U.S. Security Force Assistance Brigade will arrive in Colombia in June this year, and it will be in particular deployed at the Venezuelan border, Telesur informed on May 28 citing a joint communiqué published by the U.S. Embassy to Colombia and the Colombian Ministry of National Defense.
Colombian parliamentarians have declared the arrival of this contingent unconstitutional.
The American military contingent reportedly intends to cooperate with Colombian security forces in the fight against drug trafficking. The document does not indicate the date of arrival or the total number of members of the group.
However, Colombian politicians have informed that the number of United States military personnel in the brigade is about 800.
This was stated by Senator Antonio Sanguino, who recalled that “a cooperation agreement cannot violate the constitutional principles of sovereignty and territorial integrity.“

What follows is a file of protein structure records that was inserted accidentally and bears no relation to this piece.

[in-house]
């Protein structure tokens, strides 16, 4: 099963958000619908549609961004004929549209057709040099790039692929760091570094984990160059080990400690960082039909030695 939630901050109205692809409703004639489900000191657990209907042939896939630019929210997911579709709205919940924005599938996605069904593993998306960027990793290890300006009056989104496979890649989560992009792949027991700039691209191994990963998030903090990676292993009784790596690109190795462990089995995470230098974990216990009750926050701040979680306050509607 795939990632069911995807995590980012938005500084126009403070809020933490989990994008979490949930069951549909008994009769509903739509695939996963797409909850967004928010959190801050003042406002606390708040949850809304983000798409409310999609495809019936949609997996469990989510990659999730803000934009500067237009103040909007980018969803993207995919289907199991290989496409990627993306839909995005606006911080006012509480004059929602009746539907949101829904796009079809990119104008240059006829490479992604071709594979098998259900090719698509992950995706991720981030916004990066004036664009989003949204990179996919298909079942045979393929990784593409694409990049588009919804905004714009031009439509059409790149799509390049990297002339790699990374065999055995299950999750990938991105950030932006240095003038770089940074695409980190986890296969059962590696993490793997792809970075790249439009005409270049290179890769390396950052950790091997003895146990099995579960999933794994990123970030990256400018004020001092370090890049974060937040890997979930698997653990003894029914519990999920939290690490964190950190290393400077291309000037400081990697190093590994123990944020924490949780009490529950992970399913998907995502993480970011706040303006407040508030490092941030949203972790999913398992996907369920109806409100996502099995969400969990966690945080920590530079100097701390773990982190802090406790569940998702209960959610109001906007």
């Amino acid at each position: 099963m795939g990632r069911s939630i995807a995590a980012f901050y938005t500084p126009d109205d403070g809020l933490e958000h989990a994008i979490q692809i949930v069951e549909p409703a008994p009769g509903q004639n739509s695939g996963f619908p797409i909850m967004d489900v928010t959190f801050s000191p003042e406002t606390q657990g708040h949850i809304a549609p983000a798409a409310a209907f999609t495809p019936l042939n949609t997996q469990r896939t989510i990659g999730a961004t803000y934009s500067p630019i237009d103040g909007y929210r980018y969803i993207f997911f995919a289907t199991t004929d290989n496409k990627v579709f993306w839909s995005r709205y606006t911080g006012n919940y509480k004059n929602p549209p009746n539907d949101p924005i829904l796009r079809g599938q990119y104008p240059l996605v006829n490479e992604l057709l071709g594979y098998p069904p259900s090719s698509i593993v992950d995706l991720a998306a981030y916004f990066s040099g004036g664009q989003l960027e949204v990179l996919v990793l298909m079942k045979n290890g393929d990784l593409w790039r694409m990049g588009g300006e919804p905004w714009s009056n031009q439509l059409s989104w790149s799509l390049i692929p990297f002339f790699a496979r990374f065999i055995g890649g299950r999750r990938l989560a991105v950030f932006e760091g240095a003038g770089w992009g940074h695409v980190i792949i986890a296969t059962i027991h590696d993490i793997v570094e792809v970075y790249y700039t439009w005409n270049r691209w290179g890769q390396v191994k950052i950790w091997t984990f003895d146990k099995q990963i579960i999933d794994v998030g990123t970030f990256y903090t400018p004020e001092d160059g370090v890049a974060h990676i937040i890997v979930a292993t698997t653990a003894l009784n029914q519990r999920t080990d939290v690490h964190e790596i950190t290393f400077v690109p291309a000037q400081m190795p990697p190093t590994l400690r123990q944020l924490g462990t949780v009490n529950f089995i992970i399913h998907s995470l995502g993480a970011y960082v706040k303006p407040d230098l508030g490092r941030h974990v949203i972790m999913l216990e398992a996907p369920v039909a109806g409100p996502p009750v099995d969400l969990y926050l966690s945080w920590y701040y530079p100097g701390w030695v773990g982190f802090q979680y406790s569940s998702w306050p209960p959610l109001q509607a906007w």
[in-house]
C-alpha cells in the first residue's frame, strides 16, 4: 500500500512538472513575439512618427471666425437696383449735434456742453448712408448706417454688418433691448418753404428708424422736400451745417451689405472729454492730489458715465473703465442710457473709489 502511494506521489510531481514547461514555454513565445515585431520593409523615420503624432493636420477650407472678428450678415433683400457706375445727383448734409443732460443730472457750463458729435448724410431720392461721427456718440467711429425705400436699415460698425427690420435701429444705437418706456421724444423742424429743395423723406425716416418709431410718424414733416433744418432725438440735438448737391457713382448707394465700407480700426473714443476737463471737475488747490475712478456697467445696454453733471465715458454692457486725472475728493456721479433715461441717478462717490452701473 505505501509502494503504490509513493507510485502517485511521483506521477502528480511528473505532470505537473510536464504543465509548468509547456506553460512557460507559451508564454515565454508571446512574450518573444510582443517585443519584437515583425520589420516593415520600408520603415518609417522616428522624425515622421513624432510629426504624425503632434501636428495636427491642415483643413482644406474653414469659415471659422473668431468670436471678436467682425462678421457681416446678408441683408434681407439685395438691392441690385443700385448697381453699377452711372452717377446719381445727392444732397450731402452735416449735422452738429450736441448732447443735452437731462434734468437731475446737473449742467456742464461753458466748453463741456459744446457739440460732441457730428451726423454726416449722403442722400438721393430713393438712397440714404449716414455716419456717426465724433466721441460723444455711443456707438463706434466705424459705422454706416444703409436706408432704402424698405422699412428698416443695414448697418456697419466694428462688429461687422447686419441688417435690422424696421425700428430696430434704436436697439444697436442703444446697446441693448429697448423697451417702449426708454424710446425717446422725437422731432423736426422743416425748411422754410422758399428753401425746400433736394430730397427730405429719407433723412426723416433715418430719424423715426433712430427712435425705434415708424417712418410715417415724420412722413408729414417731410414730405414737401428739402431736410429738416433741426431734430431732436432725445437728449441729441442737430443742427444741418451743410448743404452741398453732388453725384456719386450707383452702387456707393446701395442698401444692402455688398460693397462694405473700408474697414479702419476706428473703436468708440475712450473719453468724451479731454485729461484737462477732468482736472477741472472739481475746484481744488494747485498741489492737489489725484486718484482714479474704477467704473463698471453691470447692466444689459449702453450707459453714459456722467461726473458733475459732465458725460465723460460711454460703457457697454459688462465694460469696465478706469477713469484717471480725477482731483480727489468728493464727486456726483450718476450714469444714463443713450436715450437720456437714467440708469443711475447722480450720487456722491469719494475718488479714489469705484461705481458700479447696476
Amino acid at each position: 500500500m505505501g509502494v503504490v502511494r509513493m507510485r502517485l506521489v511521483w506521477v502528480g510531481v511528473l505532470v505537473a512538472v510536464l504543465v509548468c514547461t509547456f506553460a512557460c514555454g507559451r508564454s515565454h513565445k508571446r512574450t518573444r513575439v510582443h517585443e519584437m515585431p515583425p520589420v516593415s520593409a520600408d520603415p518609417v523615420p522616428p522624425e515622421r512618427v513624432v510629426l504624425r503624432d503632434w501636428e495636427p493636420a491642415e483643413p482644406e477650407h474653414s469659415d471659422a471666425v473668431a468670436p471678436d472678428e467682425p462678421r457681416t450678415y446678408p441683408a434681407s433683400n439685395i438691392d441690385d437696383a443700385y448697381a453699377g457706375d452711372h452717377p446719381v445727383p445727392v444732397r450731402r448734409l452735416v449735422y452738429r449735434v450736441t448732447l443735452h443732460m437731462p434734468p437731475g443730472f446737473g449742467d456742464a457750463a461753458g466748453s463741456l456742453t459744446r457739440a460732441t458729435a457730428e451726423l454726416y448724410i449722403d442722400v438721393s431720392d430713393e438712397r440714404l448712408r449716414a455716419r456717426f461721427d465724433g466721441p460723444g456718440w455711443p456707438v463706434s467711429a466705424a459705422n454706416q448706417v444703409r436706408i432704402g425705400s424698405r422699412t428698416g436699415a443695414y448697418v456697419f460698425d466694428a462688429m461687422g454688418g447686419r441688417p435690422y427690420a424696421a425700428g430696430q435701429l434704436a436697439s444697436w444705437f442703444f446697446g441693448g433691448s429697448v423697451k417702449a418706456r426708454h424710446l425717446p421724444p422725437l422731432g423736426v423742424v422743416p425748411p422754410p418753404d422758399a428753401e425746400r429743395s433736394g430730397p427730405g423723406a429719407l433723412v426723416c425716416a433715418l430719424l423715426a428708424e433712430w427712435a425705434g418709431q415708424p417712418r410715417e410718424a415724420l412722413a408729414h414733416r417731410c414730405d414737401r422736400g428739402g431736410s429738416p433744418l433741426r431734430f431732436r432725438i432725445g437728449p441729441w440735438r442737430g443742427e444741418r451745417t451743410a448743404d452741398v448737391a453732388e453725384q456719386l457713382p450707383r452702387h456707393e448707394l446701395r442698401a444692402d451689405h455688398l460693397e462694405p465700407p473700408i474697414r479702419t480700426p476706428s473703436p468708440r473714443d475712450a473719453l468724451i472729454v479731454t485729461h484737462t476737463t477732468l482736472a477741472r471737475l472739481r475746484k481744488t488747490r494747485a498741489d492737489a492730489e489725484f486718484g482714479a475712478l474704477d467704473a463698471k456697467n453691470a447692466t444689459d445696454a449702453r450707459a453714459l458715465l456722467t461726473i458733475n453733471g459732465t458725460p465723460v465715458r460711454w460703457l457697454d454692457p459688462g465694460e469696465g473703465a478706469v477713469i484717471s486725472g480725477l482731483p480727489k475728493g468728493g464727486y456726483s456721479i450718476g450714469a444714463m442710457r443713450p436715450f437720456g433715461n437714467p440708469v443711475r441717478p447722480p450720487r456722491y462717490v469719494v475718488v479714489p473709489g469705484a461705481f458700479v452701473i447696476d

Other politicians question the justification of the U.S. military presence in the country. According to Senator Iván Cepeda, “if the government wanted to fight against drug trafficking and counter the systematic killing of public leaders, it would cleanse the army of corrupt officers… Instead, it prefers to assist open interference of the U.S. military.”
Moreover, former senator and human rights activist Piedad Córdoba wrote on Twitter that “it would be nice if the U.S. started with a drug case that funded the presidential campaign,” referring to a case linking Colombian President Ivan Dooké to drug dealer Jose Guillermo Hernández Aponte.
Former candidate for mayor of Bogota and Human Rights Commissioner Hollman Morris warned of the provocation that the deployment of the U.S. military at the border with Venezuela would represent.
“Attention: one of the future zones where U.S. Special Forces will operate will be El Catatumbo and Arauca, two zones bordering Venezuela. This can certainly be considered a provocation by a neighbouring country,” Morris said.
The Colombian public is also concerned that the U.S. military presence in this South American country is linked to other criminal acts, such as the rape of minors and women.
Source: Rossa Primavera News Agency